And we, we have proceeded through the gallows and the rack,
This bursting of our hearts, this sweat of death, this gaze
without a tear,
And the eternal windblown sigh of martyrs at the stake,
The withered claw, the weary fist with veins like vipers
Raised against the murderers from ropes and funeral pyres of ages,
The gray beard singed in hellfires, torn by devils-grip,
The mutilated ear, the wounded brow and fleeing eye:
Oh all of you! Now, when the bitter hour strikes I will arise
And stand like a triumphal arch above your cavalcade of anguish!10
With the coming of the Nazis, Gertrud Kolmar knew what her own fate would be. As early as 1933-1934 she had a nightmarish poetic vision:
And I can feel the fist that drops my weeping head toward the hill of ashes.
Still more startling, in the same years when news of the camps was still scattered and uncertain, she wrote the poem "The Camp" (Das Lager):
Those who walk about here are but bodies
And have no longer any soul,
Are only names in books.
Imprisoned: Men and boys and women,
And their eyes stare emptily....
Insensate, gray, degenerate they toil,
Cut off from human life,
Stiff, wounded, branded with official stamps,
They wait like slaughter cattle for the knife. . . . 11
Yet despite her inner certainty of what would happen, she did not flee. As the oldest and most homebound of her sisters, she felt compelled to nurse her ailing father, and when she finally made desultory plans to emigrate to Palestine or England after her father's deportation to Theresienstadt, she found that she had waited too long. Thus her fate became predictable. After the forced sale of her father's suburban home she was relegated to housing designated for Jews in Berlin. Then followed deportation and death. Neither the exact date nor place of her death are known. She was 48 when she was exterminated.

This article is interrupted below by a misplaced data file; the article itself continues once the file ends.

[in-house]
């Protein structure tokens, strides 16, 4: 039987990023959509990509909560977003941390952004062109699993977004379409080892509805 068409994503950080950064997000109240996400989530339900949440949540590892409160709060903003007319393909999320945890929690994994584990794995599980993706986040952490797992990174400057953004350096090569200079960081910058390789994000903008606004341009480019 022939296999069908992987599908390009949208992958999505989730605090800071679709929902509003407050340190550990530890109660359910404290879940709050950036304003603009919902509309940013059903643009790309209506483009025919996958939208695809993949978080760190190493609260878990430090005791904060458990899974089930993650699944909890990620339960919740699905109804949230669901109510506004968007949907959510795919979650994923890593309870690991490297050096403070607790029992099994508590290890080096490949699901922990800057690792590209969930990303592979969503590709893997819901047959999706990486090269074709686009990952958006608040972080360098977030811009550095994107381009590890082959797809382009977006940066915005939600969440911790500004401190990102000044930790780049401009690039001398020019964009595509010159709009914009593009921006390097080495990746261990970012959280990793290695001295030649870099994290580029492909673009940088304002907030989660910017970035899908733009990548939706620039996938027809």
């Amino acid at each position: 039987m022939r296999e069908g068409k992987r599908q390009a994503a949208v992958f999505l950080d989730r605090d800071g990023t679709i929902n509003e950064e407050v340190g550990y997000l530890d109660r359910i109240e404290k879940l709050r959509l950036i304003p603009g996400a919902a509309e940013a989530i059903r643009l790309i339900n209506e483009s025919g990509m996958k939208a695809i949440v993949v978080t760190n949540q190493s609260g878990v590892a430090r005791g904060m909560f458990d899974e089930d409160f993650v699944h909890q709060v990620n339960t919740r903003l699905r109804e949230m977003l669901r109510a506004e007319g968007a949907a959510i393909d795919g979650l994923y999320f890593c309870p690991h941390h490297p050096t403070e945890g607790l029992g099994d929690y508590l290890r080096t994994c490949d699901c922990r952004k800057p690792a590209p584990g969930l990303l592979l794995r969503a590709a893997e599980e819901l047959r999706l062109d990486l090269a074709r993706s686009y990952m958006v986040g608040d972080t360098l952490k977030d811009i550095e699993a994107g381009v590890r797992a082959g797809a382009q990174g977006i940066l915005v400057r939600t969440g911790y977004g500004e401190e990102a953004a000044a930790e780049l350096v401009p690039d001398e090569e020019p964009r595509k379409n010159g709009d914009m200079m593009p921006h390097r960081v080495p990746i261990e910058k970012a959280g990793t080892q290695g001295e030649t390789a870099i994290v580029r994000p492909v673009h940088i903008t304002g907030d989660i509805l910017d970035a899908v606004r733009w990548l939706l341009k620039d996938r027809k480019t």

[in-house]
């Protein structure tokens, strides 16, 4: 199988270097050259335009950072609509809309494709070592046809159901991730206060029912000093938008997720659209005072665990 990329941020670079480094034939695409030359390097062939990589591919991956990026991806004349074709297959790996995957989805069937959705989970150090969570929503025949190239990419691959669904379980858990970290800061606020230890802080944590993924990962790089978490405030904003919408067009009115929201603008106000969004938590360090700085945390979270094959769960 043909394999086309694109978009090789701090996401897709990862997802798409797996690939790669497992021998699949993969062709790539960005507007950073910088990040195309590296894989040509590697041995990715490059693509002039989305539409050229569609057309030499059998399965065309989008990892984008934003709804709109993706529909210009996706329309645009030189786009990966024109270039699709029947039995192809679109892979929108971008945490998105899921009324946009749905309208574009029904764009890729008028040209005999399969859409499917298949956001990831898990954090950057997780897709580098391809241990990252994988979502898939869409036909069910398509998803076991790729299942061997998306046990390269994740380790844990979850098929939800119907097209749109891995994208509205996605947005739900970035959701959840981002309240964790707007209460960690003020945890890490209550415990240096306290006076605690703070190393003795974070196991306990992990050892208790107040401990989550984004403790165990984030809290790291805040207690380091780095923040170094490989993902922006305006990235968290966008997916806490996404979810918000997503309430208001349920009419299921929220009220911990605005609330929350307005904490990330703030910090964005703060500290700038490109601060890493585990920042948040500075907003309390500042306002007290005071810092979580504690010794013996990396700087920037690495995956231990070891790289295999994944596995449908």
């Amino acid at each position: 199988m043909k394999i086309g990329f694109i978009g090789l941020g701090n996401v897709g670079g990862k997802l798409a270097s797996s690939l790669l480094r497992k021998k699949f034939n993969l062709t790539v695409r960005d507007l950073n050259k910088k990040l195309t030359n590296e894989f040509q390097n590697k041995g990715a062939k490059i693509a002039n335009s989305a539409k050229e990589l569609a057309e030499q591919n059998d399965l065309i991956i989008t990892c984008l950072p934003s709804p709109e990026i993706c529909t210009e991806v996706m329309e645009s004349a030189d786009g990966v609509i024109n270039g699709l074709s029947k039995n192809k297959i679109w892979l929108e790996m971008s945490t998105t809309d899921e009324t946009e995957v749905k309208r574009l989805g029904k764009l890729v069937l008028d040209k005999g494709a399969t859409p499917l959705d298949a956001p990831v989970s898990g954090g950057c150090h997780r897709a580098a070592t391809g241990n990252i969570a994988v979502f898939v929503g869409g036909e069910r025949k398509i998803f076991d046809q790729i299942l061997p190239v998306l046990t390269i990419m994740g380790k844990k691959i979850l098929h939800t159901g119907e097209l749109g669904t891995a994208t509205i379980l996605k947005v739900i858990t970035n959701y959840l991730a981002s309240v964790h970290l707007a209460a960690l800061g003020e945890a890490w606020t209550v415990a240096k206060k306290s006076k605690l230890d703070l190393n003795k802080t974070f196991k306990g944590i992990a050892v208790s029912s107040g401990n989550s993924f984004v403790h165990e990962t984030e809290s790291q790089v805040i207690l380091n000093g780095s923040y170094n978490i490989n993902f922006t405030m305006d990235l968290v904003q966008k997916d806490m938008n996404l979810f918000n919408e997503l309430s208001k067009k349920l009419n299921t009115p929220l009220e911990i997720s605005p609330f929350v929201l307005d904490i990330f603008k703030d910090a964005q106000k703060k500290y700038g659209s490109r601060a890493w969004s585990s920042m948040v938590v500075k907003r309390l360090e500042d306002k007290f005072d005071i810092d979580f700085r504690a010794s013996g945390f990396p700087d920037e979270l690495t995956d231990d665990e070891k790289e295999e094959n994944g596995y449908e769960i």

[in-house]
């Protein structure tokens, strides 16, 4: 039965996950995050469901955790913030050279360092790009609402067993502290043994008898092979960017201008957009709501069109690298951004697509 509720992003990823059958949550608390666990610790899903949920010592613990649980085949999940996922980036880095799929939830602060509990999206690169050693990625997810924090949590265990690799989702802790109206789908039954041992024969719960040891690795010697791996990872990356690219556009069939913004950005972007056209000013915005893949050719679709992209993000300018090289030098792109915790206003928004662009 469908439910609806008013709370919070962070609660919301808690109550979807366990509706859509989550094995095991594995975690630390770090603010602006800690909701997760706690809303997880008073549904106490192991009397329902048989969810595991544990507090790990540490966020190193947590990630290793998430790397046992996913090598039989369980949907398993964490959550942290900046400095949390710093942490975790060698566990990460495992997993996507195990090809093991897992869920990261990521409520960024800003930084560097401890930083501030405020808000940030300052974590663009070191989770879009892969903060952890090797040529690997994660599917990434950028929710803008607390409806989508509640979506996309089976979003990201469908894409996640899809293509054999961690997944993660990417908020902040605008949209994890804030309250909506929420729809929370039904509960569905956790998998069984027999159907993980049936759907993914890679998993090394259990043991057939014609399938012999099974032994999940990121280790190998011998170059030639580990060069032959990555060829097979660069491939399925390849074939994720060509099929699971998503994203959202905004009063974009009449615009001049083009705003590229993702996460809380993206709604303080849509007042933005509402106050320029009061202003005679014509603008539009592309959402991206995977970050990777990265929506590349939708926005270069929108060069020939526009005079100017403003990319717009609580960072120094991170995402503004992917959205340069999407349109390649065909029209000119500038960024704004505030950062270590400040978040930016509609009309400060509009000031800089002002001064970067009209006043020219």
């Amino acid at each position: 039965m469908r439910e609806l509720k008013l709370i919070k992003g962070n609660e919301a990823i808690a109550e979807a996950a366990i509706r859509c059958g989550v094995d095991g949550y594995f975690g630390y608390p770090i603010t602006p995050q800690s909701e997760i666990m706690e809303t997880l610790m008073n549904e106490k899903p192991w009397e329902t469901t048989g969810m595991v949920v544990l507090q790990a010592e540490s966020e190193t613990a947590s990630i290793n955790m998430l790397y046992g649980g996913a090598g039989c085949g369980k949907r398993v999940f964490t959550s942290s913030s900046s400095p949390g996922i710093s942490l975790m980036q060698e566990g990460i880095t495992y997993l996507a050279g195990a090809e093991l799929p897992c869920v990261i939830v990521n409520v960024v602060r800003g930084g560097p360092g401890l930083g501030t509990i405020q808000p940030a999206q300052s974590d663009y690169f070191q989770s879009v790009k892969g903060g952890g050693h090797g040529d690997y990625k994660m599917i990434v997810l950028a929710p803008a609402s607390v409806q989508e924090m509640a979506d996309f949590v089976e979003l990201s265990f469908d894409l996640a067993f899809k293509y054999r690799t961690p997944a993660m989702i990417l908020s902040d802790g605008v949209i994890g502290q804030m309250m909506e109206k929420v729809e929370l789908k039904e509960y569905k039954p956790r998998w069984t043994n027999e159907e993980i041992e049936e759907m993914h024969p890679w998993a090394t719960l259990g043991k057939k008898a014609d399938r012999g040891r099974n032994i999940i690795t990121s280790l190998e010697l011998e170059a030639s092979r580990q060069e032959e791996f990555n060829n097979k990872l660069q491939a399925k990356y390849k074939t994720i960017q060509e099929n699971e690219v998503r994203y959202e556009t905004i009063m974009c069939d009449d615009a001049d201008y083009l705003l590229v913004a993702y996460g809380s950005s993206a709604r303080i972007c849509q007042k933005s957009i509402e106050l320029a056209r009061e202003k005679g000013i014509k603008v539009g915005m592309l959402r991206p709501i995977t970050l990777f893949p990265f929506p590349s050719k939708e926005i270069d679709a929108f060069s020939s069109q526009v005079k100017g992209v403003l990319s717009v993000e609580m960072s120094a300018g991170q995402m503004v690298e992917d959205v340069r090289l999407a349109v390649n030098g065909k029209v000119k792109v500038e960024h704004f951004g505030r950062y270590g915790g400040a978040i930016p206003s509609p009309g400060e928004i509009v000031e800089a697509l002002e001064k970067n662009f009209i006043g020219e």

The second pattern is an equally calamitous variation on the first. Some writers did reach exile, in Belgium, Holland, France, Czechoslovakia, or other nations bordering on Germany, only to become Nazi victims once again when the German army overran these neighboring countries. The best known among these is, of course, Anne Frank, whose incandescent gifts as a writer were extinguished in a concentration camp.12 But there were also such meritorious writers as Paul Kornfeld, captured in Prague, and Georg Hermann, taken in Holland, who left poetic mementos for their contemporaries and successors.13 And there were other temporarily successful but ultimately thwarted exiles: those whom the Nazis abducted from their country of refuge, such as the essayist and journalist Berthold Jacob.14 There were those whom callous authorities, for example those in Switzerland15 or the Soviet Union, delivered up to the German authorities. Margarete Buber-Neumann, as she herself describes in her memoirs A Prisoner of Stalin and Hitler (Als Gefangene bei Stalin und Hitler), is one instance of the latter; the composer Hans David is another. David's crime had been the writing of a composition in honor of Stalin's birthday: he had made the mistake of offending Stalinist aesthetics by composing it atonally. Ultimately he died in the gas chambers of Maidanek.16
Of those victims who died at the hands of the Nazis after having reached a seemingly safe haven or who committed suicide abroad, the artist Felix Nussbaum, and the poet Alfred Wolfenstein, stand out for a variety of reasons.